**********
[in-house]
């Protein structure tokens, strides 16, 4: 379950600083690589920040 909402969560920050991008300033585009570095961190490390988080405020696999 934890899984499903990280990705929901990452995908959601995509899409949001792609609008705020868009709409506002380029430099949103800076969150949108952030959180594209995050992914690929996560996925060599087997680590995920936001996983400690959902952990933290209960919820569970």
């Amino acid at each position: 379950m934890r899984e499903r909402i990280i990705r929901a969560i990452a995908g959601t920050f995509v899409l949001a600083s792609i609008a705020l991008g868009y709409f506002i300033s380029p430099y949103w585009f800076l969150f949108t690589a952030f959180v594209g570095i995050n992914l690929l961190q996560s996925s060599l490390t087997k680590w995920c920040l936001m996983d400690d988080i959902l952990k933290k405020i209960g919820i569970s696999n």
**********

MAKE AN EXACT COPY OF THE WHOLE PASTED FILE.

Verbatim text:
[in-house]
């Protein structure tokens, strides 16, 4: 379950600083690589920040 909402969560920050991008300033585009570095961190490390988080405020696999 934890899984499903990280990705929901990452995908959601995509899409949001792609609008705020868009709409506002380029430099949103800076969150949108952030959180594209995050992914690929996560996925060599087997680590995920936001996983400690959902952990933290209960919820569970």
């Amino acid at each position: 379950m934890r899984e499903r909402i990280i990705r929901a969560i990452a995908g959601t920050f995509v899409l949001a600083s792609i609008a705020l991008g868009y709409f506002i300033s380029p430099y949103w585009f800076l969150f949108t690589a952030f959180v594209g570095i995050n992914l690929l961190q996560s996925s060599l490390t087997k680590w995920c920040l936001m996983d400690d988080i959902l952990k933290k405020i209960g919820i569970s696999n």